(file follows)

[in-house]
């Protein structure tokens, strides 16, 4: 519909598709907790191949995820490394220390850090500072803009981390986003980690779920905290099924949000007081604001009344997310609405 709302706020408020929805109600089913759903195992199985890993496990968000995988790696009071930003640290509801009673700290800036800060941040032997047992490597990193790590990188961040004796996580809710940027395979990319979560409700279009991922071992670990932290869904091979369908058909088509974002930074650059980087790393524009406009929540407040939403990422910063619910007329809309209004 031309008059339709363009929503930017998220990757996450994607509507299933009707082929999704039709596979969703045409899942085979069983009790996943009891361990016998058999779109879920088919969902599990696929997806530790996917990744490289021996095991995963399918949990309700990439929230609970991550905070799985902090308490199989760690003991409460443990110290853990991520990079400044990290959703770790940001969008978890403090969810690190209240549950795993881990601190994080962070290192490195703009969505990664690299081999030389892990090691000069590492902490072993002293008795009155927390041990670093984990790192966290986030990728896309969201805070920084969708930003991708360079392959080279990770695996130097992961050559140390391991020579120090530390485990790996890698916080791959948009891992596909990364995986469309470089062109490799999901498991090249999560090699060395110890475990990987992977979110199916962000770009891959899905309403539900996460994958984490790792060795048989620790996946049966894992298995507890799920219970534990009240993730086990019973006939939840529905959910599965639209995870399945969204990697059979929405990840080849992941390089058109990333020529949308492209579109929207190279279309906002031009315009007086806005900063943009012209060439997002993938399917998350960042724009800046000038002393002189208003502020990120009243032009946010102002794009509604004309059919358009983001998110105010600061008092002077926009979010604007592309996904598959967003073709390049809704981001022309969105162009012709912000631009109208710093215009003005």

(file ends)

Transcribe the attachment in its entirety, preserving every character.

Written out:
[in-house]
């Protein structure tokens, strides 16, 4: 519909598709907790191949995820490394220390850090500072803009981390986003980690779920905290099924949000007081604001009344997310609405 709302706020408020929805109600089913759903195992199985890993496990968000995988790696009071930003640290509801009673700290800036800060941040032997047992490597990193790590990188961040004796996580809710940027395979990319979560409700279009991922071992670990932290869904091979369908058909088509974002930074650059980087790393524009406009929540407040939403990422910063619910007329809309209004 031309008059339709363009929503930017998220990757996450994607509507299933009707082929999704039709596979969703045409899942085979069983009790996943009891361990016998058999779109879920088919969902599990696929997806530790996917990744490289021996095991995963399918949990309700990439929230609970991550905070799985902090308490199989760690003991409460443990110290853990991520990079400044990290959703770790940001969008978890403090969810690190209240549950795993881990601190994080962070290192490195703009969505990664690299081999030389892990090691000069590492902490072993002293008795009155927390041990670093984990790192966290986030990728896309969201805070920084969708930003991708360079392959080279990770695996130097992961050559140390391991020579120090530390485990790996890698916080791959948009891992596909990364995986469309470089062109490799999901498991090249999560090699060395110890475990990987992977979110199916962000770009891959899905309403539900996460994958984490790792060795048989620790996946049966894992298995507890799920219970534990009240993730086990019973006939939840529905959910599965639209995870399945969204990697059979929405990840080849992941390089058109990333020529949308492209579109929207190279279309906002031009315009007086806005900063943009012209060439997002993938399917998350960042724009800046000038002393002189208003502020990120009243032009946010102002794009509604004309059919358009983001998110105010600061008092002077926009979010604007592309996904598959967003073709390049809704981001022309969105162009012709912000631009109208710093215009003005």